Leadership Lessons from High Up by Lisa Litzinger from Drexel University

Years ago, while serving as a CEO for a PwC subsidiary in Atlanta, Hubert Glover began to notice that giraffes were everywhere. In paintings. The subject of sculptures. He attributed their prevalence to Atlanta’s thriving African-American community – a reflection of the majestic creatures’ status as a symbol of Africa.

An analogy occurred to him: In the natural world, giraffes have physical traits, habits and social behaviors that are comparable to those of leaders he’d admired in business, government, even sports. Years later, his concept now fully developed, he decided to share these observations in a new book, co-authored with John Curry, titled Giraffes of Technology: The Making of the 21st Century Leader. Here are some of the key traits of giraffes that Glover says today’s leaders should emulate:LookoutPost

Think Ahead Giraffes serve as lookout posts — their height provides a natural visionary capability, and they also embrace a responsibility to look out beyond their herd for others and find new opportunities. Apple did this with music when it created iTunes, which solved the consumer demand for flexibility (as well as the legal battles) and enabled the music industry to remain relevant.

Demonstrate Resilience Giraffes have a violent birth as they fall more than 6 feet to the ground. Their mothers do not touch them until they demonstrate the ability and initiative to stand up. Failure is an opportunity to learn what your organization’s capabilities are. Leaders must drive organizations to adapt to change, learn from failure and continuously strive to innovate.moving forward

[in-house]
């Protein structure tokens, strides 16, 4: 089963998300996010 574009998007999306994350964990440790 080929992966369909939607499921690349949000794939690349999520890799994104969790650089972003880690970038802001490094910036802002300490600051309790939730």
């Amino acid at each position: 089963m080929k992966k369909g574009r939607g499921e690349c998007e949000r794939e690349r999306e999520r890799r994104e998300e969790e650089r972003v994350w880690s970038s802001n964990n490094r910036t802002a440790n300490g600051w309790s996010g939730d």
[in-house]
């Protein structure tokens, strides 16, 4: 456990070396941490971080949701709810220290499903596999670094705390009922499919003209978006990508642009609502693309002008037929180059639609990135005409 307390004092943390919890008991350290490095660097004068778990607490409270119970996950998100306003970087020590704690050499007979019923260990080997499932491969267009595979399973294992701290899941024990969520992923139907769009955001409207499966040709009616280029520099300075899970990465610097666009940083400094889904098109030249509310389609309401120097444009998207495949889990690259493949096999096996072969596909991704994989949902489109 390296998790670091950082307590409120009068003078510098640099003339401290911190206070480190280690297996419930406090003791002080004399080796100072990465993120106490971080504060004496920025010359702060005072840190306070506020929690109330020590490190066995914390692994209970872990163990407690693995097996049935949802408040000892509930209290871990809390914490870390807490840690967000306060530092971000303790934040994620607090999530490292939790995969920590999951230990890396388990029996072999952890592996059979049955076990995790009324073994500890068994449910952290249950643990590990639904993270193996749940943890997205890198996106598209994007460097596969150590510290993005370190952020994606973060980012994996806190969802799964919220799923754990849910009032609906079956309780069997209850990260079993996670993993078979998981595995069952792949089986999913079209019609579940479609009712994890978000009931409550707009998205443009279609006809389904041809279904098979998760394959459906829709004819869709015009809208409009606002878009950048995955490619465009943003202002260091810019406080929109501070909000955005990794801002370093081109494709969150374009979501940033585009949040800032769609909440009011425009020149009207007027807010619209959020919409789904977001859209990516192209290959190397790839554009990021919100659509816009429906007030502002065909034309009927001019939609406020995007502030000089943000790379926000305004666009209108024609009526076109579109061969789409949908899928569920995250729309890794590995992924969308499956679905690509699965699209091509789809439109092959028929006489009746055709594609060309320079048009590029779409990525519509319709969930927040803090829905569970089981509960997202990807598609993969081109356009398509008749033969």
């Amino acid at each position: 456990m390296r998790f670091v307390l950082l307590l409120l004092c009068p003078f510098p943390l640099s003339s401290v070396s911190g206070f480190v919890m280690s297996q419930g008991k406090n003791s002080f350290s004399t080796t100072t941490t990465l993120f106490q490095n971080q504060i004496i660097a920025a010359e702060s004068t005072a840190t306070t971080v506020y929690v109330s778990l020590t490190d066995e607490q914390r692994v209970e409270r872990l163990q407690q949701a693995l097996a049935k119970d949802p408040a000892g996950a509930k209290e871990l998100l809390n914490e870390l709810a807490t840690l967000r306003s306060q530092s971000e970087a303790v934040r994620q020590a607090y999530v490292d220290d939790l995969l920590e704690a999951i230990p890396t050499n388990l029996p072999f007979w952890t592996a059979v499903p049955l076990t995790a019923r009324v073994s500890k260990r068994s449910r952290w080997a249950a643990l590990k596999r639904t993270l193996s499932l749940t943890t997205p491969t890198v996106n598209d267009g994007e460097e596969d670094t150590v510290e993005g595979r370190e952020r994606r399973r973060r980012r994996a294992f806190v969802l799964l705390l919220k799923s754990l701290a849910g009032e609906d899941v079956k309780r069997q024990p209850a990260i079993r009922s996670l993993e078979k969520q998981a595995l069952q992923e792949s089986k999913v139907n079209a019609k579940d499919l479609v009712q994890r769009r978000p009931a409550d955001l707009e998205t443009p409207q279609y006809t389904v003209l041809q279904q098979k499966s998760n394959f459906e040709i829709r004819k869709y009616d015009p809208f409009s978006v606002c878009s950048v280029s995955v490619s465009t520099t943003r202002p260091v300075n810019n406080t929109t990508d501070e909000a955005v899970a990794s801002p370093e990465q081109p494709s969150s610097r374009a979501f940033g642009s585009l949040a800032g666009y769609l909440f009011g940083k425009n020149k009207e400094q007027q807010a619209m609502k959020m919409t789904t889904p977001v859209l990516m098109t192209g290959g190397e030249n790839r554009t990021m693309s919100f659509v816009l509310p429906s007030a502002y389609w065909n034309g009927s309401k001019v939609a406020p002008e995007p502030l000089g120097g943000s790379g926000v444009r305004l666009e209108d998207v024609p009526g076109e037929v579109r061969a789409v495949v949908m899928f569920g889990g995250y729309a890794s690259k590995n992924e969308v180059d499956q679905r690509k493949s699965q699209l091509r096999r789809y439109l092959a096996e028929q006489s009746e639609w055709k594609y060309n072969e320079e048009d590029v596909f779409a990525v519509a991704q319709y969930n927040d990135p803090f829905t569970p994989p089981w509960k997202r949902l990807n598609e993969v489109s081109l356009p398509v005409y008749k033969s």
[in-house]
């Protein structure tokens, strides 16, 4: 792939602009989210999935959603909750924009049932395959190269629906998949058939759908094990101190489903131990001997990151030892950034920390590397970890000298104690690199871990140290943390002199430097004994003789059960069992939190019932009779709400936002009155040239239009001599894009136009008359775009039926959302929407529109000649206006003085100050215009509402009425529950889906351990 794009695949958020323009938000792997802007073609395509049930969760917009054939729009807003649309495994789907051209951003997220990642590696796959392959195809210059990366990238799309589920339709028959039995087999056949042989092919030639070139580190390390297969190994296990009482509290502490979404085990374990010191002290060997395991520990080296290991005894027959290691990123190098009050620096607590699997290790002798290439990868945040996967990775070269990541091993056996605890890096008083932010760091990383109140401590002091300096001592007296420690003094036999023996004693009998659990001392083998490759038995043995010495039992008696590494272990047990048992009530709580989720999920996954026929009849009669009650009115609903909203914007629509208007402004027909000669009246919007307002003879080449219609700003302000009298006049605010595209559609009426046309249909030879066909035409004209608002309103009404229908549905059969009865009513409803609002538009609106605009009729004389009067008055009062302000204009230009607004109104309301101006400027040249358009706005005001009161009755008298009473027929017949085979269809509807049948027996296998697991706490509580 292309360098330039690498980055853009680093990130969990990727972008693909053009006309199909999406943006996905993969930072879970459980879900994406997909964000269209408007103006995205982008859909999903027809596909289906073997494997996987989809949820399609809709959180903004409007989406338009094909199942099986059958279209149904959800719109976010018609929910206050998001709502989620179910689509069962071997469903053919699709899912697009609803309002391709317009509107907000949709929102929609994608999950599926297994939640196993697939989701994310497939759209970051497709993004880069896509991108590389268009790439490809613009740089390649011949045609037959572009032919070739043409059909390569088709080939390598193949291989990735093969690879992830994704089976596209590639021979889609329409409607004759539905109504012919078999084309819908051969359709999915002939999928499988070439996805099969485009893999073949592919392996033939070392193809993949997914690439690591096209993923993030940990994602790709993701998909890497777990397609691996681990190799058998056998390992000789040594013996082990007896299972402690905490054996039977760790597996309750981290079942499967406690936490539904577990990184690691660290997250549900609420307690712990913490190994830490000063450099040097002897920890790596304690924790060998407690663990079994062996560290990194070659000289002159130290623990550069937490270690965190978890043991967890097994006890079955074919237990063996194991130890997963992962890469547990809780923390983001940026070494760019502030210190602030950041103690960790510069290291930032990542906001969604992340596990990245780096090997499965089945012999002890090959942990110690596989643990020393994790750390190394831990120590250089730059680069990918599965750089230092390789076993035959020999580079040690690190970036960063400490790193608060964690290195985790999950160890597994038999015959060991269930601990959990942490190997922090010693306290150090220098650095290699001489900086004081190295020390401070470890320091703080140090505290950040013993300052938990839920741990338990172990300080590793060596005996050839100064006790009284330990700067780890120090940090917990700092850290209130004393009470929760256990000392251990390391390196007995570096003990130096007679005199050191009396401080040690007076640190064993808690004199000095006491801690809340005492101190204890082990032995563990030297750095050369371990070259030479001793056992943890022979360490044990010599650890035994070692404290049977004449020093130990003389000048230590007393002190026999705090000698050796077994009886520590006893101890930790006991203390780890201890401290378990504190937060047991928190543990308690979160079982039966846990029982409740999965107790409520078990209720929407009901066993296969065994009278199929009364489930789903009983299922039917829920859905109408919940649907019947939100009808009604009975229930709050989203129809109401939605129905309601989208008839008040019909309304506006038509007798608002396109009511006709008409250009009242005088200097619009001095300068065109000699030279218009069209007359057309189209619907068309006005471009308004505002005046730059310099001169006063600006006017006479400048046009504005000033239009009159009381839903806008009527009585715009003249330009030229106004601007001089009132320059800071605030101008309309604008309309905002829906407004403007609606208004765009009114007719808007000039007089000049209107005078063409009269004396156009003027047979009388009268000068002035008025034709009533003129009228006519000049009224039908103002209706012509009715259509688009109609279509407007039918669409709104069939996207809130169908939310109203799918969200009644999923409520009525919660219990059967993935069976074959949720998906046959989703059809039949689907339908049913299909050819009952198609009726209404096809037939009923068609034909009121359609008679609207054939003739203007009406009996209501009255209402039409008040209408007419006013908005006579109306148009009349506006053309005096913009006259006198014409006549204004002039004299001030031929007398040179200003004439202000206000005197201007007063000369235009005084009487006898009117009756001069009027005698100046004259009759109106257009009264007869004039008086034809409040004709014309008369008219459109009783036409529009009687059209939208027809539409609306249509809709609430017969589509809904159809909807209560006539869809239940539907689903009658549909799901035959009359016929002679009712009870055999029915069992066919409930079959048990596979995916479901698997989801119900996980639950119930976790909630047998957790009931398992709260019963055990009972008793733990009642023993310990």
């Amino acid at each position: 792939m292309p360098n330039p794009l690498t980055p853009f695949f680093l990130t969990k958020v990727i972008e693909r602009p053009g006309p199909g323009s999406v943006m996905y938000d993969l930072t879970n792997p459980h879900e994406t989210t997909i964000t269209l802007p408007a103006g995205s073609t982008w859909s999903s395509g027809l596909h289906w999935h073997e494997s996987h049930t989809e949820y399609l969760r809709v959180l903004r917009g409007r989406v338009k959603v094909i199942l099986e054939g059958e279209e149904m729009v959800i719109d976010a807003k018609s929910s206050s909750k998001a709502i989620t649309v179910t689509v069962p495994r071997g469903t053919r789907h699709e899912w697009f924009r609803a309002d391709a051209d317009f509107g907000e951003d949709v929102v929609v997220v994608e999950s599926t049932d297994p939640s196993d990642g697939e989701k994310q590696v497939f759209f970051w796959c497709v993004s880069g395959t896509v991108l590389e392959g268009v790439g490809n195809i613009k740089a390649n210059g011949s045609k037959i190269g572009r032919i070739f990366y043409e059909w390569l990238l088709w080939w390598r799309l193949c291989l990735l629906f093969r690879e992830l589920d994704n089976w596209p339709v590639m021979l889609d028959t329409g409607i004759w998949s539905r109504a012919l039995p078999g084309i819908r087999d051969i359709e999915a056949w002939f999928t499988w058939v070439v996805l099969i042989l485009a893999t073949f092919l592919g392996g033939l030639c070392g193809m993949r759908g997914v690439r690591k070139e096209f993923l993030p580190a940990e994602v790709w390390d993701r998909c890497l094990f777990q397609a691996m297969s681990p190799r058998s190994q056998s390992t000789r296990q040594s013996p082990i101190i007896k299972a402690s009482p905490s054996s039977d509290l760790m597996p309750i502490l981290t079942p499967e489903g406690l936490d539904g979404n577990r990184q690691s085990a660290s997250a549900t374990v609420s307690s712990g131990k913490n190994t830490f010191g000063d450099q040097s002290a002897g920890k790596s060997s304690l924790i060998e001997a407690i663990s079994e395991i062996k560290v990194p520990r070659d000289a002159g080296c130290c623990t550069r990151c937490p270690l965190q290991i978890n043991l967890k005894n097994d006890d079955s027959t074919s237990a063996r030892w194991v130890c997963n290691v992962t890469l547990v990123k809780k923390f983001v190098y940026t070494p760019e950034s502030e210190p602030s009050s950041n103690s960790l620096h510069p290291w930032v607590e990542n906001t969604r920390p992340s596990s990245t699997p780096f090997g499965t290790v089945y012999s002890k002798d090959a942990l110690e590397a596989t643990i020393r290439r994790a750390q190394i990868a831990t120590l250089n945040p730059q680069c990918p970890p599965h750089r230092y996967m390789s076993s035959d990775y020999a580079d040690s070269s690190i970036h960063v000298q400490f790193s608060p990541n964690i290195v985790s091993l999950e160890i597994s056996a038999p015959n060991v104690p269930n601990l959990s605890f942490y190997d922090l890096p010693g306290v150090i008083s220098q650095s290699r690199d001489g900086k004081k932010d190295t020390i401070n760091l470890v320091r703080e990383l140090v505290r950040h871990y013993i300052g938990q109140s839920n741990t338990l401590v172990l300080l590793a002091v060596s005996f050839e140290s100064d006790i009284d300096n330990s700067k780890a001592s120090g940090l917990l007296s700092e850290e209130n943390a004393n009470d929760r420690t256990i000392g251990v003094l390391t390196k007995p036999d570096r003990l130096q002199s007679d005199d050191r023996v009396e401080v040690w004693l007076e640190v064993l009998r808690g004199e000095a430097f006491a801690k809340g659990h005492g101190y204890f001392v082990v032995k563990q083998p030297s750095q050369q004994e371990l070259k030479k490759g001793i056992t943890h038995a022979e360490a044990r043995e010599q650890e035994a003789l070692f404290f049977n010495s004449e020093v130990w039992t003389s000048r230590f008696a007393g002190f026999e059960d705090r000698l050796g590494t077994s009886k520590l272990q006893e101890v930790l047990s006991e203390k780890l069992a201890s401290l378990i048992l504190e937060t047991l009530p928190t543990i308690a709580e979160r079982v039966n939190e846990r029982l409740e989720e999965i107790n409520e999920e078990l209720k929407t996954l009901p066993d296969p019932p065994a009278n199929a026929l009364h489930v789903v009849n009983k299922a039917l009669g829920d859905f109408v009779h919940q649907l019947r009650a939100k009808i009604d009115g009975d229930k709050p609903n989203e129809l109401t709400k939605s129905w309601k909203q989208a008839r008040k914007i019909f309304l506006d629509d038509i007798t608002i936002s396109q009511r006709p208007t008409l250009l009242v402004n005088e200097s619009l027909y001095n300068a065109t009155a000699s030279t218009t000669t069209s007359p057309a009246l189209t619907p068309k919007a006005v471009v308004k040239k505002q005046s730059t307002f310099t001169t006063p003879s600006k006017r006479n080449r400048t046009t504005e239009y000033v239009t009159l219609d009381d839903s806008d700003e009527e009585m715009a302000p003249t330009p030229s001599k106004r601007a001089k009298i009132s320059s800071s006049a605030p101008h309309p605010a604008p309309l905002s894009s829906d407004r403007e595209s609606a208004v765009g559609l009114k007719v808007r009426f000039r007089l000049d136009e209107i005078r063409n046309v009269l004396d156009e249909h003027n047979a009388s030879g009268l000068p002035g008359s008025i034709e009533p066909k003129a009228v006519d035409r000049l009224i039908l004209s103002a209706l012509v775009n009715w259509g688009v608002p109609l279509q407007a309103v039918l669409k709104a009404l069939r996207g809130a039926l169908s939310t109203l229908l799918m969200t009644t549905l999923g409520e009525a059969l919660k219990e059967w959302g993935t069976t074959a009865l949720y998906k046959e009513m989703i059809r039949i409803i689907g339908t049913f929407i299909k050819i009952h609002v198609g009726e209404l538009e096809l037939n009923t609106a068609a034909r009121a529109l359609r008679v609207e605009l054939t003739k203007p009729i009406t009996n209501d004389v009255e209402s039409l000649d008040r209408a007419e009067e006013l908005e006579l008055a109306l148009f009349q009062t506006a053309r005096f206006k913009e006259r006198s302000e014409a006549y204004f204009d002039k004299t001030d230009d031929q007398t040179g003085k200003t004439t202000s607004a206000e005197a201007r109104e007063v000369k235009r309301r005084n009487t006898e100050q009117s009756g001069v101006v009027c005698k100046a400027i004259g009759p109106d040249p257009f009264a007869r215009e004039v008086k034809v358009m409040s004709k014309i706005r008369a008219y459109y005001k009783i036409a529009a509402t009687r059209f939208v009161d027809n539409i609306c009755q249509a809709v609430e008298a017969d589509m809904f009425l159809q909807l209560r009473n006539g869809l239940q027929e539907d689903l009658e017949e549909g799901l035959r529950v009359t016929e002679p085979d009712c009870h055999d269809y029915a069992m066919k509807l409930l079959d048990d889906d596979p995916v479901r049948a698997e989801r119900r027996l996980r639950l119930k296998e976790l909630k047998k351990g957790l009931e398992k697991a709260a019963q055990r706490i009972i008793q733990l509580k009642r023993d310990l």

Stay on Your Toes Giraffes rarely sleep and are constantly feeding. Leaders must display an insatiable thirst for knowledge and guide the organization to remain diligent in understanding its external customers and its internal customers (employees), especially in light of the rate of change in products and services and the empowerment of the consumer due to social media.

Constantly Assess Danger Giraffes often face threats, such as lions. Leaders must view lions of change as an opportunity to validate new ideas, leverage the rigor of the challenge and develop the story to persuade opponents to embrace new ideas and concepts.lion kill

Expand Your Horizons Giraffes move from one feeding ground to another. Leaders must guide the organization to find new markets and strategic partners, and facilitate constant innovation and positive response to change. John Deere has survived more than 150 years with fewer than 10 CEOs, despite a very competitive market and volatile economic cycles, by actively seeking feedback and looking for new ideas to benefit customers.

Nurture Your Herd Finally, giraffes are viewed as gentle, caring giants. Leaders must guide their organizations to care about their customers and community. Netflix made a mistake when it decided to split into two companies: one for DVDs and another for online streaming. When negative feedback emerged, it listened to customers and admitted its error. Now, Netflix’ growth is exponential, unlike Blockbuster, which seemingly ignored innovations in video technology and changes in consumer demand.DiversityofNewHerds

Hubert Glover, PhD, is an associate clinical professor of accounting at Drexel LeBow. His book is available for sale through several retailers, including Amazon.

Link: http://www.lebow.drexel.edu/market-street/vol4/issue1/leadership-lessons-high

About giraffesoftechnology

Giraffes of Technology: The Making of the 21st-Century Leader is an upcoming book by Dr. Hubert Glover with Professor John Curry. Link to Amazon: http://www.amazon.com/Giraffes-Technology-Making-Twenty-First-Century-Leader/dp/1479349224/
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